How to Save Web Pages as PDF Files on the iPad & iPhone
One little feature that iOS really needs is the ability to natively “print to PDF” directly on the iPad and iPhone, a popular trick on the Mac and in the PC world that allows you to digitally print anything and, in this case, save the contents of any web document or web page as a self-contained PDF document, allowing it to be read later, printed, or used for whatever other purpose. Since this great feature isn’t around on the iPhone and iPad at the moment, we can use a nice bookmarklet trick combined with a free third party web service to be able to add a “Save as PDF” option to Safari in iOS, which allows you to ‘print’ or convert any web page to a PDF file that is then accessible to apps like iBooks. Let’s walk through the process of setting this up:
1: Create a “Print to PDF” Bookmarklet in Safari
First we’ll create a bookmarklet that provides the PDF conversion service, this is easy and free:
- Open Safari and go to any web page – this one doesn’t matter, it’s going to be modified anyway
- Tap the Share button and then choose “Bookmark”, name the bookmark something like “Save as PDF” or “Convert to PDF” and choose “Save” – ignore the URL for now
- Now tap the Bookmarks button, and tap the Bookmarks tab at the bottom, and now choose the “Edit” button
- Select the “Convert to PDF” bookmark you just created/saved and then tap into the URL feed
- Tap “Done” and then close out of the bookmarks menu
Creating the bookmarklet is now finished and you are ready to use it.
2: Saving the Web Page as a PDF
Now to save a webpage as PDF all you need to do is visit the webpage you want to save as a PDF document, then select the bookmarklet that was just created.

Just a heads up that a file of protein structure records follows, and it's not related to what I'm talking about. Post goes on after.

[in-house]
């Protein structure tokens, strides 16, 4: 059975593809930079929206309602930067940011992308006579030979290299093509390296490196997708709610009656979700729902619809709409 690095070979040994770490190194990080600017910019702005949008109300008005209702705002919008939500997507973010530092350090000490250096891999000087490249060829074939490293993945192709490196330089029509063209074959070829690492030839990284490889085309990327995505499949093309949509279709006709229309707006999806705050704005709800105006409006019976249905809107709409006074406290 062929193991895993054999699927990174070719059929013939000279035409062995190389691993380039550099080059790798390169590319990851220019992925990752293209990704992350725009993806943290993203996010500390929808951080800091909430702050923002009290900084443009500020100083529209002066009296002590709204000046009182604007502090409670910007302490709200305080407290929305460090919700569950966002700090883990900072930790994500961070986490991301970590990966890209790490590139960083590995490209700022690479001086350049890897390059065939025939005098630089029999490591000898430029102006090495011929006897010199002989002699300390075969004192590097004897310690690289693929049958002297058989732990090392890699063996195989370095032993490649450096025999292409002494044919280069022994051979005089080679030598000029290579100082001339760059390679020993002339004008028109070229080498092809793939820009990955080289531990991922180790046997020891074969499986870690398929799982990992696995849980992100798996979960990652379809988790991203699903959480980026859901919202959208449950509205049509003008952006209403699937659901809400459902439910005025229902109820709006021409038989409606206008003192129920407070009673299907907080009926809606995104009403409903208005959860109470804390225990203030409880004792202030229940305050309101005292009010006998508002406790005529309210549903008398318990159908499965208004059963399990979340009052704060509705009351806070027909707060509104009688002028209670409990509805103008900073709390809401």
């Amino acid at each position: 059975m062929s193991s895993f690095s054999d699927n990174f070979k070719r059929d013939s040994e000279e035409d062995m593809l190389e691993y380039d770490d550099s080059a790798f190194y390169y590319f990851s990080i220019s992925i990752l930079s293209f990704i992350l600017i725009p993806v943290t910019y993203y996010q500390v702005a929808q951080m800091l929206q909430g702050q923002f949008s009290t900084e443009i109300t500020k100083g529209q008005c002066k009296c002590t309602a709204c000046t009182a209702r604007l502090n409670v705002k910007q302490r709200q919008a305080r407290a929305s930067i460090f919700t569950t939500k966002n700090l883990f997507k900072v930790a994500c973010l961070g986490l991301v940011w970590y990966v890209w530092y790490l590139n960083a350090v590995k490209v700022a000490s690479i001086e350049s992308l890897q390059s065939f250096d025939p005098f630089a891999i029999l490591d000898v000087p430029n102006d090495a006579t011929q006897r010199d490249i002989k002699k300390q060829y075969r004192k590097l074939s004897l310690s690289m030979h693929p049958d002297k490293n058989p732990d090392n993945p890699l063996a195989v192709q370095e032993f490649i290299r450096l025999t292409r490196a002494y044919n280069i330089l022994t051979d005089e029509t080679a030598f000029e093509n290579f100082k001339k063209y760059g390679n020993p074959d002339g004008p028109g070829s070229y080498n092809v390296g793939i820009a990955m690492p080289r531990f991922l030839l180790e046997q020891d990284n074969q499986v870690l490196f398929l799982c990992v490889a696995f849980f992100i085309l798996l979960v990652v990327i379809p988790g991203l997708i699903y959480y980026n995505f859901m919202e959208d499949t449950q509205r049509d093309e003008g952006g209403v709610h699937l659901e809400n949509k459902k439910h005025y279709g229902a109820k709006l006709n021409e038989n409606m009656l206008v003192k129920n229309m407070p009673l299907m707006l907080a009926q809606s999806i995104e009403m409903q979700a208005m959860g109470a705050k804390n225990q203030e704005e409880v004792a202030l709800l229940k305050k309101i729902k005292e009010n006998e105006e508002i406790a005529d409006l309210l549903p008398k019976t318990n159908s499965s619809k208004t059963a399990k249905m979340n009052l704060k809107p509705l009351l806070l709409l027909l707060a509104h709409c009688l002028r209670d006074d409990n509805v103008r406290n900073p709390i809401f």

- Visit any web page (OSXDaily.com is always a good one, right?) and now pull down the Bookmarks menu and choose the “Convert to PDF” bookmarklet you created to instantly convert the web page to a PDF file
- Select “Open in iBooks” to save the webpages PDF into the iBooks library, or choose “Open In” to select another destination app
iBooks will launch and you’ll then have direct access to the webpage as a PDF file stored locally on the iOS device. If the document is multipage, it’ll be broken up into unique pages with thumbnail browsing access.
Depending on how often you use this, you may want to set the Bookmarks bar to always be visible in Safari on the iPad, thus allowing you to always have access to the “Print PDF” bookmarklet that was created. The only real downside to showing the bookmarks bar all the time is a slight reduction in available viewing space of webpages, and it does clutter the screen slightly.
Don’t forget to check out some other helpful bookmarklets for iOS, each of which can be used to add some great features that are currently missing from Safari.